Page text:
The other fellow who had been on idle, meaning he had completed three months of bullshit and was ready to ship out, got caught with five others (three men, three women) in a sex scandal that ended with someone having a positive pregnancy test. All six were kicked out, including one of our two laziest people. A win for rules and a win for bad people getting what was coming to them, but a huge loss for the rest of us, stuck in a substantial crackdown on every little thing and massive rule changes that have been coming nearly daily from on high. Being jerked around finally got to me this week and I was driven to write a three page letter to administration, which was resoundingly ignored.
Today was another round of good news and good news. On one hand, the class above us got their shipping orders today. They finish their last exam on Friday and, assuming they pass, are all going to Norwegian Cruise Line's "Pride of America" that sails around Hawaii. This is commonly regarded as the worst of the commonly assigned jobs, but isn't that bad at all. And the will avoid the specter of idle time which eats away at your confidence and the amount of time remaining in your credentials.
On the other hand, the other laziest person in class got kicked out today for a pattern of laziness and incompetence, the last straw being the falsification of his watch records in an attempt to hide the fact that he sleeps through watch. He was an embarrassment to the union and the class, and we are all glad to see him go. And, I took his empty locker after he cleaned it out, so now I have two lockers, one for clothes and one for everything else! Win!
The second round of galley starts Monday, so don't expect too many posts until I get out. It is going to suck substantially more since A) the stupid and arbitrary policy changes mean I am losing my library monitor position this weekend to a third phase student, B) afternoon nap time is being replaced by afternoon class time through which we are most definitely not allowed to sleep and C) the lazy person who left was the other guy who worked in the dishwashing pit, and as unreliable as he was he at least showed up occasionally. Holding down the pit all alone in a galley that has even fewer and more exhausted hands than it did last time is going to be tremendously unpleasant. I am practicing my Zen exercises well in advance this time.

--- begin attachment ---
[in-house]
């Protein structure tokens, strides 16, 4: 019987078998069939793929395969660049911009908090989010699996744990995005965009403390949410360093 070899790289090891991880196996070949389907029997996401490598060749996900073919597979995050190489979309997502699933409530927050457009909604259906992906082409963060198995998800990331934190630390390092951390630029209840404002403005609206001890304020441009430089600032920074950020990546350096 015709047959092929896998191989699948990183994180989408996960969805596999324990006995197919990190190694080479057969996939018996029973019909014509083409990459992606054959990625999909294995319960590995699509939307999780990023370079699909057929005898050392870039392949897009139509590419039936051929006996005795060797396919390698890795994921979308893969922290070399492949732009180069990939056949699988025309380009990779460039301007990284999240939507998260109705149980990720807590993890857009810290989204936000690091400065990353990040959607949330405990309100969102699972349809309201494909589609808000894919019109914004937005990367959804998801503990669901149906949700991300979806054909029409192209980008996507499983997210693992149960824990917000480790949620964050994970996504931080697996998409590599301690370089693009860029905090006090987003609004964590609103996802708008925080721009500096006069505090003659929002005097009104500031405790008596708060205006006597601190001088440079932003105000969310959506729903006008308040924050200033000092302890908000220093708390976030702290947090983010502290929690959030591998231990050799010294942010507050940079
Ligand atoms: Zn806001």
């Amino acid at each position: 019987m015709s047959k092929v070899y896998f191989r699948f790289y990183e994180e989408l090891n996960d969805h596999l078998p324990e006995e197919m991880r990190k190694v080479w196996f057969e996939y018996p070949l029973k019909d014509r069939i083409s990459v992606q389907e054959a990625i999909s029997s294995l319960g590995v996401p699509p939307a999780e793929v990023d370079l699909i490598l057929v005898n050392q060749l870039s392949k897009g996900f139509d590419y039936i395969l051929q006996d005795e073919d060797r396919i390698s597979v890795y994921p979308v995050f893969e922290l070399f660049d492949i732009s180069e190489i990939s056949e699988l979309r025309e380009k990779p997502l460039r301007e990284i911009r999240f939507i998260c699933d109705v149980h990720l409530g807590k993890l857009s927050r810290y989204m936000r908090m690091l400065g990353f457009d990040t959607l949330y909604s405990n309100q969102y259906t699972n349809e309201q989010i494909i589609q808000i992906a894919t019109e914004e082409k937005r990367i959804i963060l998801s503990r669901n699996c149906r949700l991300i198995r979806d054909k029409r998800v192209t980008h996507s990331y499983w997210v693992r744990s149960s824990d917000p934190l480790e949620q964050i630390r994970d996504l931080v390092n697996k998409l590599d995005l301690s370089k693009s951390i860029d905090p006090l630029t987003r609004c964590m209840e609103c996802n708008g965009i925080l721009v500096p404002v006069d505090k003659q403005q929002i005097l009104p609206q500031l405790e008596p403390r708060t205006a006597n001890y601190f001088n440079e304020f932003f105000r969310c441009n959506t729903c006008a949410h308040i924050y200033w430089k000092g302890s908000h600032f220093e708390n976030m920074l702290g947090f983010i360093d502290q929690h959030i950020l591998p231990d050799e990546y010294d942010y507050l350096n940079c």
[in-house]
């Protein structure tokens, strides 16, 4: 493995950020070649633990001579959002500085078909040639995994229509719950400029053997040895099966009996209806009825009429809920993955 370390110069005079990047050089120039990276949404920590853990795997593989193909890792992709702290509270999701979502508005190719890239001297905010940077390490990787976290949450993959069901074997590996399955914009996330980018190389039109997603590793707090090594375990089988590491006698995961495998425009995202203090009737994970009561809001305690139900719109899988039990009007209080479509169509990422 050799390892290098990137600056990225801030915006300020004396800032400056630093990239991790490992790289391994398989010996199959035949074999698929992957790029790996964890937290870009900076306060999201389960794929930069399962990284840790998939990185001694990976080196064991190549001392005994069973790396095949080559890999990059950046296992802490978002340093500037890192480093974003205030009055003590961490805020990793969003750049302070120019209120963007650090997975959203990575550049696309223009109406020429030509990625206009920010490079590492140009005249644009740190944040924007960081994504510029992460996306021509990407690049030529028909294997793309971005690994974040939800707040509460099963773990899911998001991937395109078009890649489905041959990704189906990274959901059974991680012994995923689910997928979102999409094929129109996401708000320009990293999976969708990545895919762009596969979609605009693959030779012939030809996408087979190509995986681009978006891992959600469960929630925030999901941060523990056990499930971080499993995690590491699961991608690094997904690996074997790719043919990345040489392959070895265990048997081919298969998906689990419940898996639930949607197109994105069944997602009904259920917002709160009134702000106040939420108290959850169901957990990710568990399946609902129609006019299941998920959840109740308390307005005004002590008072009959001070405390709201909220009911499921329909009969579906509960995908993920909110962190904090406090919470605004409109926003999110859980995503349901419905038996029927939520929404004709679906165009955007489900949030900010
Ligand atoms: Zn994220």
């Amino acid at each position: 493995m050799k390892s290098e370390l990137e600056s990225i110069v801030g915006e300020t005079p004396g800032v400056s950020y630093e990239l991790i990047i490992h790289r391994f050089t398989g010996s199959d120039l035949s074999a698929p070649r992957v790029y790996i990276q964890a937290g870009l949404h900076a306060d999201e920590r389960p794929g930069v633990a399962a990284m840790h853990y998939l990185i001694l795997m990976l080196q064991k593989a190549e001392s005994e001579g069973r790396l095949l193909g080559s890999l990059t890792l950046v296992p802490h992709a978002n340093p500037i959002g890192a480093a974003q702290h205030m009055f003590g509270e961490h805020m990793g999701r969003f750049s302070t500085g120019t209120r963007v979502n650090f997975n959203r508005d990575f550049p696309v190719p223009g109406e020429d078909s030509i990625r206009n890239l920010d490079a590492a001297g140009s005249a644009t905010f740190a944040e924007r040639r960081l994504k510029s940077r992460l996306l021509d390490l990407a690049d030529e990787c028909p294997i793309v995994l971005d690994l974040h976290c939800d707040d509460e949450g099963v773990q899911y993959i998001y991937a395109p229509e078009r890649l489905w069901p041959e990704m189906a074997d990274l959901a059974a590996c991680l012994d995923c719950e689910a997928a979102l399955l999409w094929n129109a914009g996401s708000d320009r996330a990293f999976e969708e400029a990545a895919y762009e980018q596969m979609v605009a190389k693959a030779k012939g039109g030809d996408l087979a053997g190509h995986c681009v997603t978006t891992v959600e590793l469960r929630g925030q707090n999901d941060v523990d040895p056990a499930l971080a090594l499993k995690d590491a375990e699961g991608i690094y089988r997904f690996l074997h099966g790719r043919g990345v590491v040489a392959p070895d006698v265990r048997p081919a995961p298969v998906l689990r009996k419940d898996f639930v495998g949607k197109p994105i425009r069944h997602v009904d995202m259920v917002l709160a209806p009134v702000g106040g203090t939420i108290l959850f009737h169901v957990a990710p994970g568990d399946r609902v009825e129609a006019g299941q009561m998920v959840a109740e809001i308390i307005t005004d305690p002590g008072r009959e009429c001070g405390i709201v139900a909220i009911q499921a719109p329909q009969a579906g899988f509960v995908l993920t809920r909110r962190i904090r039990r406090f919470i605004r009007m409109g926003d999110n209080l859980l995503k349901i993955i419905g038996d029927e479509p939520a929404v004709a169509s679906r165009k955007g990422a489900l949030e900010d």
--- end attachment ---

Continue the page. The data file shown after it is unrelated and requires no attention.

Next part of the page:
Some people seem to think that this blog is now my personal private bitching chamber, which it absolutely is, but are also laboring under the false impression that the things I write here are secret. There is nothing that appears on these pages that I would not or do not speak aloud to the faces of those involved. Ethics is really hard, and in lieu of a well developed ethical system, I have opted to instead judge my actions based on a shame principle (making sure concurrently that I am keeping tabs of what is and is not appropriate to be ashamed of). Basically, if I wouldn't tell a relevant party about the things I am doing, then those things are not things I should do. Conversely, I refused to be ashamed when I have done nothing wrong.